Following days of anticipation, President Cyril Ramaphosa has finally announced his cabinet, to serve in the country’s sixth administration.

The new list of ministries together with their political principles are:

  •         The Deputy President is David Mabuza.
  •        The Minister of Agriculture, Land Reform and Rural Development is Thoko Didiza.
  •        The Deputy Ministers are Sdumo Dlamini and Mcebisi Skwatsha.
  •        The Minister of Basic Education is Angie Motshekga.
  •        The Deputy Minister is Dr Regina Mhaule.
  •        The Minister of Communications is Stella Ndabeni-Abrahams.
  •        The Deputy Minister is Pinky Kekana.
  •        The Minister of Cooperative Governance and Traditional Affairs is Dr Nkosazana Dlamini-Zuma.
  •        The Deputy Ministers are Parks Tau and Obed Bapela.
  •        The Minister of Defence and Military Veterans is Nosiviwe Mapisa-Nqakula.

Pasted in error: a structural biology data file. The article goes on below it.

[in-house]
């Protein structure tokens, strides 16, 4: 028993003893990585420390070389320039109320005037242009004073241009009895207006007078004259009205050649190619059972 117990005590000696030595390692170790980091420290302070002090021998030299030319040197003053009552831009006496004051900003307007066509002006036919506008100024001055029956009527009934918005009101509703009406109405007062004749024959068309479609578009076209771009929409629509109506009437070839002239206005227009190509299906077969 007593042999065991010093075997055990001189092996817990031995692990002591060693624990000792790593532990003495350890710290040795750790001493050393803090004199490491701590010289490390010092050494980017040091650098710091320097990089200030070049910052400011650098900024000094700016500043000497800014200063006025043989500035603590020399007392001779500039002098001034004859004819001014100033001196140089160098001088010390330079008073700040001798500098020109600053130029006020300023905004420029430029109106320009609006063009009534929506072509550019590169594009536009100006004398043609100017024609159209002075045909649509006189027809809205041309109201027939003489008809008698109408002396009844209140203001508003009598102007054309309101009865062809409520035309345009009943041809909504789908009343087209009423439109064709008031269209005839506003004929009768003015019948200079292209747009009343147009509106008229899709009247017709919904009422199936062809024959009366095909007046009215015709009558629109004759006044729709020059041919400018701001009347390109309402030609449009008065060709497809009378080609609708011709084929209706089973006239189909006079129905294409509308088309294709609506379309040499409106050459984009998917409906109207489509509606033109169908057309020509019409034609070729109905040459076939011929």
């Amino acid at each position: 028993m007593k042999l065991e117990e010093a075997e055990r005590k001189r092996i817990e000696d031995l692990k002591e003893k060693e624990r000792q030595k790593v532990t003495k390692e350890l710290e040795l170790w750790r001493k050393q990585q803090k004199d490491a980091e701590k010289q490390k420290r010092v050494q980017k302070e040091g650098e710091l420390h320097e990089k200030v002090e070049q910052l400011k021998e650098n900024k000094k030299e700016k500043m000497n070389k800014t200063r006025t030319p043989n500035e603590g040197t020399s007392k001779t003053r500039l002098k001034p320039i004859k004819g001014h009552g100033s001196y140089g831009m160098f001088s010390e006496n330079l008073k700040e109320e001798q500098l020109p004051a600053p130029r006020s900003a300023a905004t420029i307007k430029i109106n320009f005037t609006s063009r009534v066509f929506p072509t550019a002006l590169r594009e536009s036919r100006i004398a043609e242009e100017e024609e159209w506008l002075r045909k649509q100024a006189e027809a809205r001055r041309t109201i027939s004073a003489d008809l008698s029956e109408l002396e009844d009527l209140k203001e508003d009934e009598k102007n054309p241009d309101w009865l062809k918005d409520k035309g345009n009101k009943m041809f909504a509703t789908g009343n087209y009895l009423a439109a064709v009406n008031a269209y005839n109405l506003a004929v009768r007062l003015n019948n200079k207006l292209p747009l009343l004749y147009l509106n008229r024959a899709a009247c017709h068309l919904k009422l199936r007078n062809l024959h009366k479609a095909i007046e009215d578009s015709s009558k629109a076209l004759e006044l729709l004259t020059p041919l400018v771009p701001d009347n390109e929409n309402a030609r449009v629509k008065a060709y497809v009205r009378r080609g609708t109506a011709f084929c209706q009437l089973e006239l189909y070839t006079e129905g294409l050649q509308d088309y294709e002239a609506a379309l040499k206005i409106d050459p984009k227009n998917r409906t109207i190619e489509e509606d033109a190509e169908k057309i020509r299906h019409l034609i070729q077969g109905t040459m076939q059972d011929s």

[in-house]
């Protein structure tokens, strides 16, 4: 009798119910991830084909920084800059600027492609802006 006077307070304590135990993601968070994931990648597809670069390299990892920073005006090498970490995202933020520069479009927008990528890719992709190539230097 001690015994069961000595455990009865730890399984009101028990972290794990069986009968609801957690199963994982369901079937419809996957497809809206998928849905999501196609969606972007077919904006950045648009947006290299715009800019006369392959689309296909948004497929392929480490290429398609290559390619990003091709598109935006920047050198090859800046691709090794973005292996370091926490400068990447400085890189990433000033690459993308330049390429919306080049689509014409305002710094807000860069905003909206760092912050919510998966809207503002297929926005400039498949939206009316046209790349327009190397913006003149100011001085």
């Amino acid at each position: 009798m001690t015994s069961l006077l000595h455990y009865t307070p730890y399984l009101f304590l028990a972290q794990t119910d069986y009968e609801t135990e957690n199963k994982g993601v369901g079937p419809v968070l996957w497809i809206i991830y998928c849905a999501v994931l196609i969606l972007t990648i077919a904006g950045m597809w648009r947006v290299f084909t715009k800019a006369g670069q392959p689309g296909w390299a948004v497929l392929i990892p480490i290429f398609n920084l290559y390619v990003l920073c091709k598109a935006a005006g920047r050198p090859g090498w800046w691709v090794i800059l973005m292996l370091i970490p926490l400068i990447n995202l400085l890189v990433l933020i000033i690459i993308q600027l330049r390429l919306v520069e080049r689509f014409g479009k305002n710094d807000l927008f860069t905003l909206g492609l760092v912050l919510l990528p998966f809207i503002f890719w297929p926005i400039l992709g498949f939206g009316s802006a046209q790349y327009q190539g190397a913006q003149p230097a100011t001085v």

•        The Deputy Minister is Thabang Makwetla.
  •        The Minister of Environment, Forestry and Fisheriesis Barbara Creecy.
  •        The Deputy Minister is Maggie Sotyu.
  •        The Minister of Employment and Labour is Thulas Nxesi.
  •        The Deputy Minister is Boitumelo Moloi.


  •        The Minister of Finance is Tito Mboweni.
  •        The Deputy Minister is Dr David Masondo.
  •        The Minister of Health is Dr Zwelini Mkhize.
  •        The Deputy Minister is Dr Joe Phaahla.
  •        The Minister of Higher Education, Science and Technology is Dr Blade Nzimande.
  •        The Deputy Minister is Buti Manamela.
  •        The Minister of Home Affairs is Dr Aaron Motsoaledi.
  •        The Deputy Minister is Njabulo Nzuza.
  •        The Minister of Human Settlements, Water and Sanitation is Lindiwe Sisulu.
  •        The Deputy Ministers are Pam Tshwete and David Mahlobo.
  •        The Minister of International Relations and Cooperation is Dr Naledi Pandor.
  •        The Deputy Ministers are Alvin Botes and Candith Mashego-Dlamini.
  •        The Minister of Justice and Correctional Services is Ronald Lamola.
  •        The Deputy Ministers are John Jeffery and Inkosi Phathekile Holomisa.